Ideology and debt: A reply to Dr Mahathir

— Pak Sako
The Malaysian Insider
Aug 23, 2012

AUG 23 — In his blog post “Change” (August 22, 2012), former Prime Minister Tun Dr Mahathir Mohamad criticised the socialist ideology.

He then claimed that “Malaysia has no ideology”.

This is not accurate.

It can be strongly argued that the Malaysian government after 1980 followed the “neoliberalism” ideology, a pro-business ideology.

This economic ideology was aggressively promoted around the world at the start of the 1980s by two pro-business world leaders: British Prime Minister Margaret Thatcher (elected 1979) and American President Ronald Reagan (elected 1981).

Both leaders had strong business connections and economic advisers who were pro-business, Alan Walters and Milton Friedman respectively.

Mahathir became prime minister around the same time, in 1981. Not long after, he officially announced a privatisation policy in 1983 (Jomo K.S. and Wong Sau Ngan (eds.), “Law, Institutions and Malaysian Economic Development”, page 42).

Mahathir too had close business associates, and his economic adviser was a businessman called Daim Zainuddin.

The neoliberal ideology says privatise publicly-held assets, sell them off to private business interests, entrepreneurs, corporate “captains”.

This is what the Malaysian government did.

The “massive privatisation strategy” carried out during Mahathir’s tenure is said to be linked to “increased competition for resources within the ruling Malay party”; it redistributed resources “in favour of emerging factions centred on key political leaders” (Jeff Tan, “Privatization in Malaysia: Regulation, Rent-Seeking and Policy Failure”, 2008, page 5).

Privatisation seems to be a favoured economic policy of the Malaysian government till today.

The neoliberalism ideology calls for weaker worker unions so big businesses can have more “economic freedom”.

The Malaysian government’s development agenda subordinated labour in favour of private business interests, especially in the 1980s (Jomo Sundram and Patricia Todd, “Trade Unions and the state in Peninsular Malaysia”, 1994). Labour organisations are weak relative to business power in Malaysia.

The neoliberalism ideology wants free labour markets, let wages be competed down if necessary, minimum wage rules are bad.

Mahathir also lately argued against minimum wages in Malaysia, claiming it might bankrupt Malaysia (“Dr M: Minimum wage may bankrupt Malaysia”, The Malaysian Insider, March 2, 2012). He did not consider the positive aspects of minimum wage rules.

The neoliberalism ideology supports a strong state, but not a strong state that directly provides for the public welfare, but a strong state that enables businesses and capitalists to flourish freely — corporate freedom and welfare.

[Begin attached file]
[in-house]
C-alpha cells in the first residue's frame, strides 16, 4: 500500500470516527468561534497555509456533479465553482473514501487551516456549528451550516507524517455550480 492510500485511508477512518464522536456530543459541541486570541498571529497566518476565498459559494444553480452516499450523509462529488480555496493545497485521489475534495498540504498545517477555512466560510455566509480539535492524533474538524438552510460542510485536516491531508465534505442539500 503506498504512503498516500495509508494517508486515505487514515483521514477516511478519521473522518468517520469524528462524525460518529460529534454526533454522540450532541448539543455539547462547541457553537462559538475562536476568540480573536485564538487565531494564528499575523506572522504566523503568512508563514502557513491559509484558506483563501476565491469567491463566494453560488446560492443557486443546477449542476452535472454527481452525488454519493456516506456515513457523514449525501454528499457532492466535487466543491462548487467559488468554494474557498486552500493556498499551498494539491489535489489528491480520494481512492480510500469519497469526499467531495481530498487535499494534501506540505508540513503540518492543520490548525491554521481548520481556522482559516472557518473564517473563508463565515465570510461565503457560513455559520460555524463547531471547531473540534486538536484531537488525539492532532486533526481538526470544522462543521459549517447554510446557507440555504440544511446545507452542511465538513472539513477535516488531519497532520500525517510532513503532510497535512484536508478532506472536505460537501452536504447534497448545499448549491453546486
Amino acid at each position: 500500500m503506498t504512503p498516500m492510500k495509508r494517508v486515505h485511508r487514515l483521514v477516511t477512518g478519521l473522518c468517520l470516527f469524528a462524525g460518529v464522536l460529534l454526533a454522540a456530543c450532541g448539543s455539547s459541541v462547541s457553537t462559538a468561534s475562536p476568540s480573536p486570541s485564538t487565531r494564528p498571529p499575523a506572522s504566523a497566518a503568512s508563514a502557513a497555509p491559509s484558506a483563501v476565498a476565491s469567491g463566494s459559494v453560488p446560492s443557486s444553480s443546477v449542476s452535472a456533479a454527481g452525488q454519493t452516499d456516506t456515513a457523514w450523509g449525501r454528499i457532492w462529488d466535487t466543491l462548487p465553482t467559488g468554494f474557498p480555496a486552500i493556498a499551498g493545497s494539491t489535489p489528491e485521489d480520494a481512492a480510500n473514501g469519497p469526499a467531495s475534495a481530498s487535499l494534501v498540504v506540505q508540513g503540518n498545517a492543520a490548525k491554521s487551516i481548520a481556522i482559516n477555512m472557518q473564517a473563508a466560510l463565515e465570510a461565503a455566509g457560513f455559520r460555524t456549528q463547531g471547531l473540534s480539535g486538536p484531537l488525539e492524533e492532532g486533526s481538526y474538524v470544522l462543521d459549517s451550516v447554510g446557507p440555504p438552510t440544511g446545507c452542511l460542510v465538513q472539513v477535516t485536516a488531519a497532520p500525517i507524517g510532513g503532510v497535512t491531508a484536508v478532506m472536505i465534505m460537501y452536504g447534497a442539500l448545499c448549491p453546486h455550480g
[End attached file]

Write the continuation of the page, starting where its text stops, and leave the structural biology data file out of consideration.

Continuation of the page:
Mahathir too does not like the welfare state.

The welfare state approach claims that basic social needs and securities must be fulfilled as a precondition to economic prosperity.

The opposite way is the neoliberal one: to support the corporate class in the hope that wealth will “trickle down” sufficiently to fulfil the fundamental needs of society.

In short: Mahathir complains about the injustices of the neoliberal international order, but he himself followed the neoliberal style (Johan Saravanamuttu, “Malaysia’s Foreign Policy, The First Fifty Years: Alignment, Neutralism, Islamism”, 2010, pages 202-203). Malaysia sharply switched to economic policies advocated by the neoliberal ideology under his rule. Mahathir’s personal positions on a number of issues are characteristic positions of the neoliberal ideology.

On debt, Mahathir says Greece borrowed a lot of money and is bankrupt.

But Europe fears Italy has also borrowed too much and is going bankrupt.

Malaysia has now been given a financial warning: a top debt ratings agency says our public finances are weak — they are at the same level as debt-struck Italy (“Fitch warns Malaysia of possible downgrade due to ‘deteriorating’ public debt ratios’, The Edge, August 1, 2012).

Malaysia’s debt is now more than half of the income Malaysia as a whole earns in a year. This debt is RM456 billion. This debt nearly doubled since 2007 — a matter of four years.

This is equal to saying that every Malaysian now owes about RM16,000. If you earn RM4,000 a month, that is four months’ pay.

Mahathir says: “Look at [Barisan’s] record… compare it even with the developed West. They are in deep financial trouble…”

Mahathir says: “Five years to give a trial as government is dangerous. Many things can be destroyed in five years.”

Question: Which government doubled Malaysia’s debt in less than five years?

  1. #1 by Loh on Thursday, 23 August 2012 - 9:37 pm

    ///He then claimed that “Malaysia has no ideology”.///

    Mahathir was making a sweeping statement. It might be more appropriate to say that the BN government has no ideology, in terms of how to perform its duties for the benefit of the nation. The government at the ministerial level practices the take, take and take policy, and it implements the divide and rule strategy. Civil servants are supposed to implement government policies without any political leanings, their mission is to implement the most efficient means to achieve government objectives. But civil servants and government institutions are serving their own interest in making sure that the devil they have remain forever.

    If one must attribute an ideology to BN, it is profiteering.

  2. #2 by sheriff singh on Thursday, 23 August 2012 - 10:42 pm